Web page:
So let’s try some Annie Chun and see which items are keepers and which are not.
In one corner: Annie Chun
Annie Chun makes a wide range of processed Asian foods of the type so commonly found in Whole Foods and the like.
In the other corner: The husband
Once again, our intrepid husband takes on his mantle of taste tester. Will Annie Chun live up to his discriminating taste? Or will her foods fall flat? Let us see.
Bowled over, or under
First up, we have a selection of bowls. Convenient, with that whole meal-in-a-bowl thing going for it, let’s see what the man, otherwise known as the husband, has to say.
“I tried two noodle bowls: Peanut Sesame and Teriyaki. And, in both cases, the taste was good but the texture was really bad. The noodles were gummy. And the dry spice packets you mixed in were difficult to swallow. So I wouldn’t get this again.”
But what about the soup bowls? Would they, too, meet an unsavory fate?
“I tried the udon and a miso soup bowls. Both had really great noodles; succulent. The udon soup bowl had a really tasty broth, so I would definitely buy this one again. But the miso one was just too bland, so I’ll pass.”
Yes, but with a caveat
Next up, we reach for the chow mein, a dish the husband typically adores. After he spent ten frustrating (for him) and amusing (for wicked me) minutes trying to figure out how many cups in the quart measure the directions call for (4 cups), he finally gets to taste the dish.
“The noodles are good, good texture and cooked well. But the sauce is too strong and the dish needs vegetables. I’d buy this again but only if I would have to doctor it with lots of vegetables which kind of defeats the purpose.”
I’m sad he did not love this, but you can’t imagine my delight that he is asking for more vegetables.
However, Annie Chun also has a Noodles Express Chinese Chow Mein, which I offer the man (lest you think he is a glutton, he tried these over a series of several days, cleansing his palette with Indian food, he so loves to eat around the world).
“Well, this Chow Mein was easier to prepare, but it had a weird salty aftertaste like I had been munching on some green herb. I wouldn’t buy this one again, either.”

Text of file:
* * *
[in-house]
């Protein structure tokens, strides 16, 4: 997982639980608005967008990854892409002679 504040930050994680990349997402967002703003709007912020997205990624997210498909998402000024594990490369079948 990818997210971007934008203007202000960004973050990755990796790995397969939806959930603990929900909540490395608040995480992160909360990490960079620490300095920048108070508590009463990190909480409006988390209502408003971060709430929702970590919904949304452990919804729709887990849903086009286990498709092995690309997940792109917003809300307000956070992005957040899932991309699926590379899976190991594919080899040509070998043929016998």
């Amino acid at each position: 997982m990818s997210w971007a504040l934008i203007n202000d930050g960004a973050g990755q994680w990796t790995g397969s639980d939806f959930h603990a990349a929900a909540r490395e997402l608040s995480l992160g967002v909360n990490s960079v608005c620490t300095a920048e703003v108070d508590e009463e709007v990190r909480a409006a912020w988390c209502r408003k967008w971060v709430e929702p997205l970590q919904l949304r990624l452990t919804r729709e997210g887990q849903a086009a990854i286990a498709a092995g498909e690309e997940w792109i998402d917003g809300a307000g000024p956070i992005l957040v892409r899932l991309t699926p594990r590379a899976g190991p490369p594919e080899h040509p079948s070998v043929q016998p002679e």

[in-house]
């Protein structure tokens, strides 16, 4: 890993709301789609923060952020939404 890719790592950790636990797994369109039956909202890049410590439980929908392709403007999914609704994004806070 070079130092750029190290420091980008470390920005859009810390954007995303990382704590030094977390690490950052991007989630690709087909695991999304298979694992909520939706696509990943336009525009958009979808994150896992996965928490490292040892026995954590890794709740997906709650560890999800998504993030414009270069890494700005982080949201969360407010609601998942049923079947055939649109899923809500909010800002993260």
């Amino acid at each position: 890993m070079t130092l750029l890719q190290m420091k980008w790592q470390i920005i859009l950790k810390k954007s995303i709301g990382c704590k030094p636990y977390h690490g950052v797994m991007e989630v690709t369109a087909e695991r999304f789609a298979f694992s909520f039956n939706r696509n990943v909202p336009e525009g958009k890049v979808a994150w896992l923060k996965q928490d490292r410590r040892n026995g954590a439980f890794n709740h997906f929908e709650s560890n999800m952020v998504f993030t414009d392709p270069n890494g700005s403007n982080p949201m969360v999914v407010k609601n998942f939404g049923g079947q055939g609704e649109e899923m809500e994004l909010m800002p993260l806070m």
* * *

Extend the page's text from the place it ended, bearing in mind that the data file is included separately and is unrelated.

Rice, rice, and more rice
Next, we had the man try a handful of precooked rice.
Of the Rice Express Sprouted Brown Rice he said: “It was unpleasantly sticky with this chewy, crunchy taste.” Of the Rice Express Sticky White Rice he said: “Sticky, with a taste like plastic. But the texture was good.” And of the Pad Thai Rice Noodles he said: “Bland and sticky and it was impossible to twirl only as much food as I wanted in one mouthful on my fork. Instead, I kept ending up with something that strongly resembled cotton candy.”
In all three cases, he would not buy the items again. Which is a surprise because he loves rice.
Finally, we fare better
Next, we tried the Sticky White Rice Sushi Wraps. These consist of a container of sticky rice you heat in the microwave and rectangles of seaweed. To this, you add whatever you want, then roll it all up to make sushi rolls.
I added vegetables to make California rolls.
First, these were the messiest sushi rolls I have ever seen. But they didn’t fall apart, which was a relief. Second, the hot rice tended to singe my fingertips. Third, these were fussy to do. Fourth, although these were fussy, they were a lot of fun.
And the verdict?
The husband: “This was really good. I’d have it again.”
Me: “It was good. But I’d rather learn how to make sushi properly, then buy a bag of rice and big sheets of seaweed instead of these fussy little sheets.”
You saucy wench
Finally, we tried four of the Annie Chun sauces: Pad Thai, Teriyaki, Korean Barbeque, and Thai Peanut. And, once again, we turned to the very patient husband.
“Hated the Pad Thai, just hated it. It was fishy and nasty and I would not have that again. I also didn’t like the Teriyaki. Normally I love teriyaki, but this one tasted way too much of vinegar. Now, the Korean Barbeque has a nice, spicy kick, even though it is too salty which is surprising because all the sauces have a lot of sugar. And the Thai Peanut is surprisingly good, acidic, but not too acidic. But, you know, none of the sauces had any depth or interest to them, all were just one-dimension. So I wouldn’t buy any again.”
And the winner is . . .
Alas, the only item the husband said he would buy again is the udon soup bowl. I didn’t want to give you ingredients for everything because that would make for a pretty dull read. But I do want to give you some ingredients, so here are the ingredients for the udon soup bowl:
Noodles: wheat flour, water, tapioca starch, lactic acid, salt. Soup: naturally brewed soy sauce (water, wheat, soybeans, salt), shiitake mushroom, sea vegetable, evaporated cane juice, rice wine, yeast extract. Toppings: fried tofu*, carrot*, green onion*, spinach*. *Dehydrated
Despite the sugar (cane juice), this is a pretty good ingredient list. So I’m glad he did, at least, find one thing he liked enough to buy again. But I’m sorry we did not find more.
As for me, the only interesting thing was the sushi wrap. But only interesting in that it tweak my curiosity about sushi. Not my desire to buy Annie Chun.
Still, I encourage you to try for yourself. Everyone has different tastes, and the ingredient lists were certainly better than those supermarket brands.